In this seminar, based on two decades of ethnographic research in the border towns and villages of Mardin, Southeast Turkey, I will focus on the political and affective meanings of “return” from the perspective of the Syriac/Assyrian (Suryani) communities living in diaspora. My exploration dwells on the personal experiences of Syriacs who aspired and attempted to return their town and villages in the conflict ridden zone of Turkey during the temporary suspension of the conflict between the Turkish state and the PKK (Kurdistan Workers’ Party) , times of 'violent peace' between 2000 and 2015. Focusing on the everyday struggles to return and repossess “home”, I pursue to reveal the changing meanings of citizenship and the property for the potential returnee. I argue that the possibility of home fluctuates between pass memories of loss, present conditions of violence and hope for a better life imagined for the future.  



Dr Zerrin Özlem Biner is a social anthropologist interested in conflict and post-conflict settings in the Middle East. Dr Biner’s research focuses on themes about state, citizenship, violence, materiality, memory, justice and reconciliation processes. For over a decade, Özlem has engaged ethnographically with the political, social and psychic effects of the protracted conflict in Southeastern Turkey through the perspective of Kurds, Arabs and Syriacs/ Assyrians, as well as diasporic communities residing in Sweden and Germany. More recently, Özlem has also been involved in developing a new ethnographic research project that focuses on the daily negotiations, aspirations and anxieties of Syrian refugees residing in the border cities of Turkey.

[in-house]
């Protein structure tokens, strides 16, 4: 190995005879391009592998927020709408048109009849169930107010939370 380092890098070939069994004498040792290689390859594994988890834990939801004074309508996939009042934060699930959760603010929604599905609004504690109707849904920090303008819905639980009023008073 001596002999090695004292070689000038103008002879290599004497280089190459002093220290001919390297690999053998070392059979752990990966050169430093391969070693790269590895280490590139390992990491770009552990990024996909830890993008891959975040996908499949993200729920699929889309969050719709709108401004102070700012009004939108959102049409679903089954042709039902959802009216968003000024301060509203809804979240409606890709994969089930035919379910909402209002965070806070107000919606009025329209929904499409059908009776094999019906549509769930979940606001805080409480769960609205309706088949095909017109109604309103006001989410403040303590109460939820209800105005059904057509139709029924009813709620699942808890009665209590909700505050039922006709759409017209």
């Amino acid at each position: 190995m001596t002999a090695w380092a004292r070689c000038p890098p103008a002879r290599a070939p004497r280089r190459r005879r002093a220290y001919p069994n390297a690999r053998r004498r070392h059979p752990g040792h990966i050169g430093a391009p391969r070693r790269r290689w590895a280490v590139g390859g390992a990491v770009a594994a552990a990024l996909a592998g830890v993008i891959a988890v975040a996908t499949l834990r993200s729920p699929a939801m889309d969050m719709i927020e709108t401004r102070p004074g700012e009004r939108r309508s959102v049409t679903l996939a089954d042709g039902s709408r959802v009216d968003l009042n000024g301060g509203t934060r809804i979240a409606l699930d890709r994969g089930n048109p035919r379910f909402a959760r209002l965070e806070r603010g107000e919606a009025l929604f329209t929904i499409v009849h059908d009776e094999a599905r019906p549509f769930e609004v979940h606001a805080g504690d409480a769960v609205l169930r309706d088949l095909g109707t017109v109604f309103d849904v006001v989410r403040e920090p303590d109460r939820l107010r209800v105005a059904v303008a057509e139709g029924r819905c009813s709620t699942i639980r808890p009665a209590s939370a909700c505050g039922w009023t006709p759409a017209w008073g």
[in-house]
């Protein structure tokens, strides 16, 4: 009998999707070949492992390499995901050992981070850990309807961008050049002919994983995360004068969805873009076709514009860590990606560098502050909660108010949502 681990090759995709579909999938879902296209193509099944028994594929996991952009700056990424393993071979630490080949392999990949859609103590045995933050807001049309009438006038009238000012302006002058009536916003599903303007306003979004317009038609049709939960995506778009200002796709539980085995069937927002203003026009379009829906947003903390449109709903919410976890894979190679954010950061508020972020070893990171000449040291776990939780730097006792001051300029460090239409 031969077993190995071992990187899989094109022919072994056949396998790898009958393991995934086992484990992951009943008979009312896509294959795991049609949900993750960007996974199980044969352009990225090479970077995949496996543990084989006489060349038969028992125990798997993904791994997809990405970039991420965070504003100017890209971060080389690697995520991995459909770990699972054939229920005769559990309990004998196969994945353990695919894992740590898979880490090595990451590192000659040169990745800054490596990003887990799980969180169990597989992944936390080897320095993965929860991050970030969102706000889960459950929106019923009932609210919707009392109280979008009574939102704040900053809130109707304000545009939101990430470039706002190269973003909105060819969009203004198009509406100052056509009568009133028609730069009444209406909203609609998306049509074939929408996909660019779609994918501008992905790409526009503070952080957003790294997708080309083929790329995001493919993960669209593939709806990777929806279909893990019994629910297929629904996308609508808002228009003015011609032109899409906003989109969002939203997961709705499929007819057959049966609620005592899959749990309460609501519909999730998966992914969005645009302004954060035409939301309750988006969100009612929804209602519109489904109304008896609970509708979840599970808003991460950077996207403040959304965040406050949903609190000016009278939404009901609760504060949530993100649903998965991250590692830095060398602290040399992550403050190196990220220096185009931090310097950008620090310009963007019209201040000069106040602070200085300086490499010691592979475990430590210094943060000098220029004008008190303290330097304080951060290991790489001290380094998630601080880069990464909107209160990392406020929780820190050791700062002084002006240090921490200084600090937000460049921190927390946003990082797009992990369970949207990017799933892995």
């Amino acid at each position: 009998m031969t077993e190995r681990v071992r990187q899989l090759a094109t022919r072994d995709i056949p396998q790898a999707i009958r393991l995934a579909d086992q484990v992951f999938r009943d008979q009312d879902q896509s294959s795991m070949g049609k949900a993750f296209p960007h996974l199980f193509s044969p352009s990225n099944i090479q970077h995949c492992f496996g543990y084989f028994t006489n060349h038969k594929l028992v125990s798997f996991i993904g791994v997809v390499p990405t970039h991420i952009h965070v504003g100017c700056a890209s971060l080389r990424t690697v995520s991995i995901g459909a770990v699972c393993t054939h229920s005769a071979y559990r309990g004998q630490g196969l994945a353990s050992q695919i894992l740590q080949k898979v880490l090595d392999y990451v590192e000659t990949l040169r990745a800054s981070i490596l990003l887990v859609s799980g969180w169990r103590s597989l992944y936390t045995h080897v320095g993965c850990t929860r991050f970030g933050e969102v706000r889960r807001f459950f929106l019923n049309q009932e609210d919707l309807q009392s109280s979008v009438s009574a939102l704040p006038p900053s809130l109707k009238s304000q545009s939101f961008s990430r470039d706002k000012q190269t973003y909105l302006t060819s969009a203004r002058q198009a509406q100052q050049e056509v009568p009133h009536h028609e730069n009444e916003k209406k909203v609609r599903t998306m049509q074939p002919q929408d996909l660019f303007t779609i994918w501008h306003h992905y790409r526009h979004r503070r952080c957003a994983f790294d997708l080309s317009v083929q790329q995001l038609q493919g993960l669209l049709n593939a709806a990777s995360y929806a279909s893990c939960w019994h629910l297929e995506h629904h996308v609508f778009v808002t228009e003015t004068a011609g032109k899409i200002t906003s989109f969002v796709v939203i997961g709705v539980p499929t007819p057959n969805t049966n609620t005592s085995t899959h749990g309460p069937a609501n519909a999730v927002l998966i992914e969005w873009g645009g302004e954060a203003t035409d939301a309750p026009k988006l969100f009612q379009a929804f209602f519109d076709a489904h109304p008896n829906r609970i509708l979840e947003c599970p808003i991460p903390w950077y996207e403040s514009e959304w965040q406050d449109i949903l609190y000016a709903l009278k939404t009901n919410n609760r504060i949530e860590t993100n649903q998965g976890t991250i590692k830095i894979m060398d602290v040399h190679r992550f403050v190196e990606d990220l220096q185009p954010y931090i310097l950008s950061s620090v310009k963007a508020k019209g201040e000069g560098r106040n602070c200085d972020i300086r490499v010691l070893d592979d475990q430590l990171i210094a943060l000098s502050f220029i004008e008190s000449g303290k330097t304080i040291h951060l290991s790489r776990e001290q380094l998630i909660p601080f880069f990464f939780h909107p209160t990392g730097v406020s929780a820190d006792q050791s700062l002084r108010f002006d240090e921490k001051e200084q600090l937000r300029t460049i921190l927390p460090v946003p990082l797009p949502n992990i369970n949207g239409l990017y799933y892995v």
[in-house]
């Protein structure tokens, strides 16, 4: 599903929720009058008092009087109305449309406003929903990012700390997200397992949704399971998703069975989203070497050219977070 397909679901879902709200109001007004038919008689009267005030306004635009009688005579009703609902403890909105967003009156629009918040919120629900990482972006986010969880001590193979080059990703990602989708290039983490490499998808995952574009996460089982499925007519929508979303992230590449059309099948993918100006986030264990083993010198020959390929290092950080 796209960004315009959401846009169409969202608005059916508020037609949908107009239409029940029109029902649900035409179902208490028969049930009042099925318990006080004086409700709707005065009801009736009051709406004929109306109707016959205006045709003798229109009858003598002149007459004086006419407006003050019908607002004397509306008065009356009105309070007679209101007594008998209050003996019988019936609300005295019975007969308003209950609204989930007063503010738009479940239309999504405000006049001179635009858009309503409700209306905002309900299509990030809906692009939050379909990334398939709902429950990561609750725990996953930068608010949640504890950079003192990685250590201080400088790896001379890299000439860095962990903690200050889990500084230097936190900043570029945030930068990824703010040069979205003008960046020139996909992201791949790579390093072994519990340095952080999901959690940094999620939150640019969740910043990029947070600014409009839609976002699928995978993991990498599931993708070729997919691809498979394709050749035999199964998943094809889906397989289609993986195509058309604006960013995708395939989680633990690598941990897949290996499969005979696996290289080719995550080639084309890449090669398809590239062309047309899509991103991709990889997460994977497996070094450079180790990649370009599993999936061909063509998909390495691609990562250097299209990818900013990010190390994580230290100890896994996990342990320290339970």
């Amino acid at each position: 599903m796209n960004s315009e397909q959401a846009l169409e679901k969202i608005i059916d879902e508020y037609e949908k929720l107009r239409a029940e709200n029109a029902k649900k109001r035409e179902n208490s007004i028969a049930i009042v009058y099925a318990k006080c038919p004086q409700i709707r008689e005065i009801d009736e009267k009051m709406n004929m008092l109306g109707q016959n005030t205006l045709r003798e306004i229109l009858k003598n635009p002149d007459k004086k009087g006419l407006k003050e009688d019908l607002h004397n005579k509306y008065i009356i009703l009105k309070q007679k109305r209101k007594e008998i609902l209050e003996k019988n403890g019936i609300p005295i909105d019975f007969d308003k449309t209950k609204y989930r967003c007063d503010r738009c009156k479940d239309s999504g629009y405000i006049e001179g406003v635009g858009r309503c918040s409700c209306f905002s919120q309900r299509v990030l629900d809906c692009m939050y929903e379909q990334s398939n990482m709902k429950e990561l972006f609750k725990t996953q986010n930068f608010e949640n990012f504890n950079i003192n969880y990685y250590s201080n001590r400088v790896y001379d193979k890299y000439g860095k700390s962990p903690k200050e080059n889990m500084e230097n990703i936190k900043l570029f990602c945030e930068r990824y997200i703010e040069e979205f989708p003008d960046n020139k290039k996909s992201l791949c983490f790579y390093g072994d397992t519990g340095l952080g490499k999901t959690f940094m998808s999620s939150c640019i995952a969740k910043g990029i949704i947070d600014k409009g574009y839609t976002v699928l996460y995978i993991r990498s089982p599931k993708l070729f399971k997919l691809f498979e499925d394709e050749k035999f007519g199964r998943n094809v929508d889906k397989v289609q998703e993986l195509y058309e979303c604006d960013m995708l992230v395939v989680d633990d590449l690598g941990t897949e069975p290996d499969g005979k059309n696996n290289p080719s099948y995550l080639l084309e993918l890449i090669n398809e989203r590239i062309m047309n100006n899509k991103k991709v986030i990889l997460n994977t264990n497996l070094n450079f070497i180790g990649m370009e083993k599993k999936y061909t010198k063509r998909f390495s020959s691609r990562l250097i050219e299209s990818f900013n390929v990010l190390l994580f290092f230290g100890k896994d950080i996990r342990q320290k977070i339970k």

Among her recent publications, Ozlem is the author of States of Dispossession: Violence and Precarious Coexistence in Southeast Turkey (2020, UPENN), co-editor of Reverberations: Violence across Time and space (Forthcoming, November 2021 with Yael Navaro, Alice von Bieberstein and Seda Altug) and of a special section in the journal of Social Anthropology (with Ozge Biner) on Politics of Waiting.